The zoom details are:

**URL**: https://illinois.zoom.us/j/85236768481?pwd=RndkQzd2Vk5WMDNTdC9MQWZUemVjdz09

**Meeting ID**: 852 3676 8481

Password: theorycs

The details of the talk are:

**Title: **Online Directed Spanners and Steiner Forests

**Abstract: **We present online algorithms for directed spanners and directed Steiner forests. These are well-studied network connectivity problems that fall under the unifying framework of online covering and packing linear programming formulations. This framework was developed in the seminal work of Buchbinder and Naor (Mathematics of Operations Research, 34, 2009) and is based on primal-dual techniques.

Specifically, our results include the following:

1. For the pairwise spanner problem, in which the pairs of vertices to be spanned arrive online, we present an efficient randomized algorithm with competitive ratio $\tilde{O}(n^{4/5})$ for graphs with general lengths, where $n$ is the number of vertices of the given graph. For graphs with uniform lengths, we give an efficient randomized algorithm with competitive ratio $\tilde{O}(n^{2/3+\epsilon})$, and an efficient deterministic algorithm with competitive ratio $\tilde{O}(k^{1/2+\epsilon})$, where $k$ is the number of terminal pairs. To the best of our knowledge, these are the first online algorithms for directed spanners.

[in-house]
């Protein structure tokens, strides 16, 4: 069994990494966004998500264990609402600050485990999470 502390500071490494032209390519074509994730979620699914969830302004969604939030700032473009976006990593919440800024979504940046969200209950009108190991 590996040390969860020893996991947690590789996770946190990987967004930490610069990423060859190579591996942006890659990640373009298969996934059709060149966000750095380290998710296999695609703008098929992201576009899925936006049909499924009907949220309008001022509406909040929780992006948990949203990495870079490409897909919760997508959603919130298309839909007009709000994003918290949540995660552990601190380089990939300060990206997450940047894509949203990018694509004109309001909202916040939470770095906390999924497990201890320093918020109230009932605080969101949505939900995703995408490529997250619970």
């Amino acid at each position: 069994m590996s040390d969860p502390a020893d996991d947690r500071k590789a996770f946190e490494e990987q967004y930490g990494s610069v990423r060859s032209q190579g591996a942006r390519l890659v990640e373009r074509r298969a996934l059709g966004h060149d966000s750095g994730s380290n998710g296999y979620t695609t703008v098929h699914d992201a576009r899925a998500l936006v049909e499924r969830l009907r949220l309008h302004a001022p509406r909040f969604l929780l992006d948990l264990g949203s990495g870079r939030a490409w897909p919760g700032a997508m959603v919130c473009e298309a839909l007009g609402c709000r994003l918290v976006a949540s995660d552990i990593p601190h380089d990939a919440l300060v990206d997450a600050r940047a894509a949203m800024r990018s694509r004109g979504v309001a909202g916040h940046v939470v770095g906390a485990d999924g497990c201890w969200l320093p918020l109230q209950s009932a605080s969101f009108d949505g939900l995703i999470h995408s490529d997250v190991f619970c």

In the offline version, the current best approximation ratio for uniform edge lengths is $\tilde{O}(n^{3/5 + \epsilon})$, due to Chlamtac, Dinitz, Kortsarz, and Laekhanukit (SODA 2017, TALG 2020).

2. For the directed Steiner forest problem with uniform costs, in which the pairs of vertices to be connected arrive online, we present an efficient randomized algorithm with competitive ratio $\tilde{O}(n^{2/3 + \epsilon})$. The state-of-the-art online algorithm for general costs is due to Chakrabarty, Ene, Krishnaswamy, and Panigrahi (SICOMP 2018) and is $\tilde{O}(k^{1/2 + \epsilon})$-competitive. In the offline version, the current best approximation ratio with uniform costs is $\tilde{O}(n^{26/45 + \epsilon})$, due to Abboud and Bodwin (SODA 2018).

To obtain efficient and competitive online algorithms, we observe that a small modification of the online covering and packing framework by Buchbinder and Naor implies a polynomial-time implementation of the primal-dual approach with separation oracles, which a priori might perform exponentially many calls to the oracle. We convert the online spanner problem into an online covering problem and complete the rounding-step analysis in a problem-specific fashion.

This is joint work with Elena Grigorescu and Kent Quanrud